We’ve been using the term millennial to describe young adults for nearly ten years now, but can you define a millennial?
This is the challenge we looked at on Saturday at the Episcopal Diocese of Olympia’s Stewardship Conference. I was asked to speak on communicating your mission to a younger audience. Of course, I took this as an invitation to shake things up a bit.
Let’s meet my favorite millennial. I’m going to use a persona. Personas are a great way to look at your audience – they take into account the behaviors, likes and dislikes of your audience, and help you know how to communicate your mission to get their attention.
My favorite millennial:
- He’s a software developer living in the Pacific Northwest
- He’s tertiary educated, with a commitment to life-long learning.
- He’s very passionate about getting the job done correctly and will put the hours in to make that happen
- He’s creative and wants to make things better – he’ll take a product and rewrite the code for fun if he knows it can be improved.
- While he works hard and a lot of hours, he also “parties” hard. If he’s not working, he’s with family or sailing.
- He is also generous giving to causes and projects he believes in.
At this point, I showed a photo of his granddaughter watching my favorite millennial in the start of a yacht race. I’ve removed it now to give them a little more privacy.
The looks on the faces of the audience at this stage were amusing. It ranged from shock that a millennial could have a granddaughter to curiosity. Then I dropped it on them: my favorite millennial turns 60 this year.
Younger generation – millennial – whichever term you want to use is more a behavioral change, not age. It’s a mindset. We’re using audience personas and psychographics over demographics, so why are we labeling people based on the single metric of age?
What does research say a millennial is?
Going by age, this group isn’t that different from previous age generations. A recent IBM study found they want to make a difference. They want financial stability, and they want to be an expert in their field. To be passionate about what they do. In those areas, they’re actually more like baby boomers than Generation X – my age grouping.
Areas where millennials differ is that they expect a higher level of transparency and openness. Ethical behavior and fairness mean a lot to them. Despite the reputation, they are not all as tech savvy as previous generations.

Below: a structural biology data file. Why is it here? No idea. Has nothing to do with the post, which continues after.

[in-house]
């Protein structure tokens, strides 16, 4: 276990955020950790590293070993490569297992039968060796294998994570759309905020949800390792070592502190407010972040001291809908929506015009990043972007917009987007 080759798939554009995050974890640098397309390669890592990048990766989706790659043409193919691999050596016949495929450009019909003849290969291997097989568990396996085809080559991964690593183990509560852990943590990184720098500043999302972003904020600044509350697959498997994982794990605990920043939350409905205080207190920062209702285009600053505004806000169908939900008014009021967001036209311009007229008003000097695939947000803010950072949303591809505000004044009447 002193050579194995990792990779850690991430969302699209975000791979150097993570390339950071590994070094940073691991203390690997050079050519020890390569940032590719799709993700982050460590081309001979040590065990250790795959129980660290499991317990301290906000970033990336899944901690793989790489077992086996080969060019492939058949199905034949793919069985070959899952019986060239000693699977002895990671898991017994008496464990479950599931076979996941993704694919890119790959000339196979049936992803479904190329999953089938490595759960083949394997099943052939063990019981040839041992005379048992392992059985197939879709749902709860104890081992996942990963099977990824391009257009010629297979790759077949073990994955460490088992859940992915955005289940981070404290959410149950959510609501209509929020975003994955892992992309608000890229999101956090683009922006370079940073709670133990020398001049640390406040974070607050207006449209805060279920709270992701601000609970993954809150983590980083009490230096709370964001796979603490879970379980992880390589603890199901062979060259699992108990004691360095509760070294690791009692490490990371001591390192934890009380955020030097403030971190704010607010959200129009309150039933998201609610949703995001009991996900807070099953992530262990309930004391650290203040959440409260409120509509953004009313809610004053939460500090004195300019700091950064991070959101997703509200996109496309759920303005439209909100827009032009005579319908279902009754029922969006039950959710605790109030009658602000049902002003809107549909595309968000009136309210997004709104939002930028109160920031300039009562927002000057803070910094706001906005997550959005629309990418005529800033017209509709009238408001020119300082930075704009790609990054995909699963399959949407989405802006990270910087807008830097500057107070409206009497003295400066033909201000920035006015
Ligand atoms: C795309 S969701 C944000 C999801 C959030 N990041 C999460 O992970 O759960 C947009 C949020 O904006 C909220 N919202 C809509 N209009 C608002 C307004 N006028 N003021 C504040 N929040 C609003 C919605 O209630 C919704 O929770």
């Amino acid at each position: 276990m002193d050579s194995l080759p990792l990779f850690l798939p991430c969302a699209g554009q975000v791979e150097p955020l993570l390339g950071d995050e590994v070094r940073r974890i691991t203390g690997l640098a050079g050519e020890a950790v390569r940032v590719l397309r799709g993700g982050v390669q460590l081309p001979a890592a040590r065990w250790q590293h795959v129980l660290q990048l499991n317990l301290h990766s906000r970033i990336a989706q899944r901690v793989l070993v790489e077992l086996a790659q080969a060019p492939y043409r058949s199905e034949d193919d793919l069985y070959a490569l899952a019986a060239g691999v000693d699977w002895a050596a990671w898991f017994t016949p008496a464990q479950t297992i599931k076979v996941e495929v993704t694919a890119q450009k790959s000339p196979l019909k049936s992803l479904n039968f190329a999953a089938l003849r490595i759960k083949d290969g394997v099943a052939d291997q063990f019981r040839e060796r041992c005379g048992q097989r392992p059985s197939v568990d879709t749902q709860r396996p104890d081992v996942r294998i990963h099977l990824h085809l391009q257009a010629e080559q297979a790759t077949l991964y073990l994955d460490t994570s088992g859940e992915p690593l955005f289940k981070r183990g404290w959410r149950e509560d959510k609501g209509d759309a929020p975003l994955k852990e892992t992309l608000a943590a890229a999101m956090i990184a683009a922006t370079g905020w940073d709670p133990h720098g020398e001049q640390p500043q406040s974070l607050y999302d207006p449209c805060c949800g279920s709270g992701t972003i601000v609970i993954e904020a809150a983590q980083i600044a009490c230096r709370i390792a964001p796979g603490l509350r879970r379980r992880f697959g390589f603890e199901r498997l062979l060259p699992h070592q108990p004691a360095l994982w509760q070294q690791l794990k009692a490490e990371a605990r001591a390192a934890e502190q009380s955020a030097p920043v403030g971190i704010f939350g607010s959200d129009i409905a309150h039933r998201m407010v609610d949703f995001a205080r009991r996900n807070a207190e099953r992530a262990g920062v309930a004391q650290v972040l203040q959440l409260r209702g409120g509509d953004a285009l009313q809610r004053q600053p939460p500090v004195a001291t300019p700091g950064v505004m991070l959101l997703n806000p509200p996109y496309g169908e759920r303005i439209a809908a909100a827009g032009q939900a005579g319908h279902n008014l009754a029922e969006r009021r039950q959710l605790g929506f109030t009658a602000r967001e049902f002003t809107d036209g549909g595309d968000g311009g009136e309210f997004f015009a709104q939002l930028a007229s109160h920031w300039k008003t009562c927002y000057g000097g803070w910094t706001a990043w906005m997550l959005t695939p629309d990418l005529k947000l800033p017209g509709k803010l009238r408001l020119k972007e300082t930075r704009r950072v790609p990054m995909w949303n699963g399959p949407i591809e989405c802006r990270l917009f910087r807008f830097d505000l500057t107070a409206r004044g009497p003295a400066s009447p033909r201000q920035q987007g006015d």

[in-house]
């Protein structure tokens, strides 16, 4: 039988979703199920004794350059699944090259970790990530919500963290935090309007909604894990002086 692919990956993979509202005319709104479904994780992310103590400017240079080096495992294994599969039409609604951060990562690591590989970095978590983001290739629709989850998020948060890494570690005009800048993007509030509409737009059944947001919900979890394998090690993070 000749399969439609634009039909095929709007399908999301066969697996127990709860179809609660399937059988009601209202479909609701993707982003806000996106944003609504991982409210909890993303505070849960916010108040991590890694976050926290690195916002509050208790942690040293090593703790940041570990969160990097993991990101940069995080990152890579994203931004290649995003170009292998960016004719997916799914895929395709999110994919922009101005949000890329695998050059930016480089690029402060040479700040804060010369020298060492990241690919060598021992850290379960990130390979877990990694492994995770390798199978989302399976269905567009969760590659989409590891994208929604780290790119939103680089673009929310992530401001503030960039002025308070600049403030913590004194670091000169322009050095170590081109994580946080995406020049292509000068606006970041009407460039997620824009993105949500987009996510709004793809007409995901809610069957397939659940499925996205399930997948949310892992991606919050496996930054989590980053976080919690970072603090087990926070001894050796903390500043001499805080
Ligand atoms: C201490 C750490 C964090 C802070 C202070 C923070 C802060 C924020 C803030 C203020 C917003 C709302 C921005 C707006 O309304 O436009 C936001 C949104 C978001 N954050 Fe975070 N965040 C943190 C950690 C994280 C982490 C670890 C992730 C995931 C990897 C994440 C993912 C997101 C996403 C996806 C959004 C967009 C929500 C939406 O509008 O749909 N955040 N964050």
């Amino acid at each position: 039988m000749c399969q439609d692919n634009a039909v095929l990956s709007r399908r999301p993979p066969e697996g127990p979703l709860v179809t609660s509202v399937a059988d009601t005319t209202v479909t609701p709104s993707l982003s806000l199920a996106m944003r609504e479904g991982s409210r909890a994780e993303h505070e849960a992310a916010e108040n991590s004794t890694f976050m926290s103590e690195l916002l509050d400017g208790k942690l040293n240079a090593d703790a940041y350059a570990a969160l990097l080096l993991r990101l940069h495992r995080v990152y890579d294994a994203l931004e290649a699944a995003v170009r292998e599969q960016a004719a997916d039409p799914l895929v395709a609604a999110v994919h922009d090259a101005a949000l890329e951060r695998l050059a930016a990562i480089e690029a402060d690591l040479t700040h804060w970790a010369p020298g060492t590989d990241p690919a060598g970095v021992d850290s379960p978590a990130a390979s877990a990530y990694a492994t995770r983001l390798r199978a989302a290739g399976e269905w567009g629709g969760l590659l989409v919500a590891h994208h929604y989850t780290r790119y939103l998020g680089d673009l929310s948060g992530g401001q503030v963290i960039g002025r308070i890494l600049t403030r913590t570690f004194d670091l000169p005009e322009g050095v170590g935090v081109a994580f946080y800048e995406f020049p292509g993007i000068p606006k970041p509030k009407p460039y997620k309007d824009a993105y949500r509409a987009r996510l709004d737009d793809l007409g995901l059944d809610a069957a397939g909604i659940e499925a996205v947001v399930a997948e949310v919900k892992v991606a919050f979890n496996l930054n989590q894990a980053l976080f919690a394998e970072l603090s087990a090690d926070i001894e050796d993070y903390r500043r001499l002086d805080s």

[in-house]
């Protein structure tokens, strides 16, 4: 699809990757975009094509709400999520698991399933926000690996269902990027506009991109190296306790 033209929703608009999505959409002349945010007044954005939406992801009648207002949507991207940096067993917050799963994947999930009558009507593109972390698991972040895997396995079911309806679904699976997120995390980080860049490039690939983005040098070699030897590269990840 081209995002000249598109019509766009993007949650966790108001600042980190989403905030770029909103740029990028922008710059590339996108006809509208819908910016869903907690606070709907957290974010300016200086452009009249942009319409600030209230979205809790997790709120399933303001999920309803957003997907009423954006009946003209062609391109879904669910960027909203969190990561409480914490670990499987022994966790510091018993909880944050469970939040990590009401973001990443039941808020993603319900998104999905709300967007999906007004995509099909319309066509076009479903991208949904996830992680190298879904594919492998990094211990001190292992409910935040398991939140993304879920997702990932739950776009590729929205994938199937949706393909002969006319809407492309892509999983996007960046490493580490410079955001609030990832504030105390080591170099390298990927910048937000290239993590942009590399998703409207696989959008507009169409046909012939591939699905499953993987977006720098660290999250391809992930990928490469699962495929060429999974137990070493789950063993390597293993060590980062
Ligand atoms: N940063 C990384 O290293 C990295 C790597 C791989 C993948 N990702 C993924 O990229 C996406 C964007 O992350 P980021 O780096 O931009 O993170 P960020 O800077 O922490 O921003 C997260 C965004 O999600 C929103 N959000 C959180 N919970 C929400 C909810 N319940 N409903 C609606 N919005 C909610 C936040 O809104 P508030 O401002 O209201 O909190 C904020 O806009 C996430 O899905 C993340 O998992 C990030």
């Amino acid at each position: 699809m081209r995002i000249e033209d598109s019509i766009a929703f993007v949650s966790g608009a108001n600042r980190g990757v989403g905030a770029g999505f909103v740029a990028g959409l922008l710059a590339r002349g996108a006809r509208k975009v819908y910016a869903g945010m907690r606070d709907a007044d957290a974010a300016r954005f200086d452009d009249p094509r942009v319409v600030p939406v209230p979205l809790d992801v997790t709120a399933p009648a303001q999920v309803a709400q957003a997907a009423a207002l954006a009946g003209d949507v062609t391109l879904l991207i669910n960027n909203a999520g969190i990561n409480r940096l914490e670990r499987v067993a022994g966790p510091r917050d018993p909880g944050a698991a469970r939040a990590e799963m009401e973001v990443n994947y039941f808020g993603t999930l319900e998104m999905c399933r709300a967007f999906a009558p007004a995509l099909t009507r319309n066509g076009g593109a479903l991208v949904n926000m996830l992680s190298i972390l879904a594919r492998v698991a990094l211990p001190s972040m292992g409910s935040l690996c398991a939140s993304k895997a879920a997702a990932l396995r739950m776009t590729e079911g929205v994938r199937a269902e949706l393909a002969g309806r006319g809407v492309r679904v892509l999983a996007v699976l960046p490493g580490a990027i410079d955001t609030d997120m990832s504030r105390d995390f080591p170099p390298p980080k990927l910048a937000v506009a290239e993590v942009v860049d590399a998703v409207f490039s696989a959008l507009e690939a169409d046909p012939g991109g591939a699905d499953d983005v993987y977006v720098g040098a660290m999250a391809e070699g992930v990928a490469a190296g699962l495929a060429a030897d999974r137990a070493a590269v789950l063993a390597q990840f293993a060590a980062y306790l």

It wasn’t in the scope of the IBM study, but this group is very questioning. They want to know why things happen and will research. College attendance is higher in this group, as is their knowledge of current affairs. The news comes from online shares and televisions are going to be connected to a computer, not a cable box. Newspapers are too slow.
The millennials wanting to make a difference has transferred to their giving practices – both their time and their money. This has changed the giving practices, and from what I’ve seen this expands further than just those with the millennial mindset.
This group is more likely to support an event or campaign that catches their attention, rather than a cause. That’s why the ALS Ice Bucket Challenge was so successful. They’re asking for donations to charities instead of birthday gifts, but they may change the charity from year to year.
A question posed during the presentation was: “Isn’t this just showing that millennials are slackers?” I counter with saying fickle could be a better word. Driven also works. The mindset is wider than their local geographic community, so their support spreads wider. Yes, this group also job hops, compared to those who consider a job for life. This is because they will make their own opportunities instead of waiting for management to hand it to them. And they’ll take the risks required to make this happen.
We can all name people born between 1980 and the early 2000s who fit these behaviors, but I’m sure you can name others too. I was told later that when I was describing my favorite millennial one audience member was whispering “that’s my husband” at each point. I know I can also name people born in the millennial age range who act more like baby boomers. Where do you fit?
Life After Labels
Brian Fanzo from the Millennial CEO has pointed out, understanding the millennial mindset is essential as the way as work (and I add live) is changing. Let’s accept that and move from generalizations of what is a millennial to studying our audiences and customizing our communications to them, not how we expect them to be.
The Pew Research Center has created a How Millennial Are You? survey. I challenge you to take it and add your result in the comments. For full disclosure, I was born in 1975 and scored 98 on the scale of 100. I guess I need a tattoo to perfect the score.
References and Resources
This is a blog post, not an academic article, so here’s the list of references and resources. I’ve chosen to sacrifice academic referencing to give you greater readability.
HubSpot – Developing Audience Personas
The Millennial CEO – What is a Millennial Mindset? Not the original link (which is no longer available). Understanding The Millennial Mindset Is Increasingly Important To Management – Forbes.
The Pew Research Center’s How Millennial Are You? survey that prompted the above research
IBM’s Millennials in the Workplace Study that compares core beliefs between millennials, Gen X and Baby Boomers. – this has since been moved from server to server and I’ve lost track of it – sorry.
Millennials and Philanthropy – NPR